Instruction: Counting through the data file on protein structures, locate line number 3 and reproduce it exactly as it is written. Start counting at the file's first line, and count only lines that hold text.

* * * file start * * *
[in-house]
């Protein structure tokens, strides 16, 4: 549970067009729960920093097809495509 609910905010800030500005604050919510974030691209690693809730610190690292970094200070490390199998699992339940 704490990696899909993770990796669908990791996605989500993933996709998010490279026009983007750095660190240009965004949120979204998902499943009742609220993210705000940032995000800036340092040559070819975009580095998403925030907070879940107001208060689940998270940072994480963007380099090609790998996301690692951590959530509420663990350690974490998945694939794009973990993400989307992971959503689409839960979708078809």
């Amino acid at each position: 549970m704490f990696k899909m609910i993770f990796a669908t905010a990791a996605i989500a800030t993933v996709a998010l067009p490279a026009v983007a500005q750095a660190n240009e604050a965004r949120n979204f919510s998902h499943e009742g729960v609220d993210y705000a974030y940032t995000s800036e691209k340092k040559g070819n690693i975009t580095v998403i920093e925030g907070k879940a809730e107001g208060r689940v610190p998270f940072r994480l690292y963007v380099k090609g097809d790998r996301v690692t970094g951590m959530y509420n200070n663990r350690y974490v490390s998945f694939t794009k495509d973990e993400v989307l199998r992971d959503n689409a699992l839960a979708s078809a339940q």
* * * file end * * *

């Amino acid at each position: 549970m704490f990696k899909m609910i993770f990796a669908t905010a990791a996605i989500a800030t993933v996709a998010l067009p490279a026009v983007a500005q750095a660190n240009e604050a965004r949120n979204f919510s998902h499943e009742g729960v609220d993210y705000a974030y940032t995000s800036e691209k340092k040559g070819n690693i975009t580095v998403i920093e925030g907070k879940a809730e107001g208060r689940v610190p998270f940072r994480l690292y963007v380099k090609g097809d790998r996301v690692t970094g951590m959530y509420n200070n663990r350690y974490v490390s998945f694939t794009k495509d973990e993400v989307l199998r992971d959503n689409a699992l839960a979708s078809a339940q």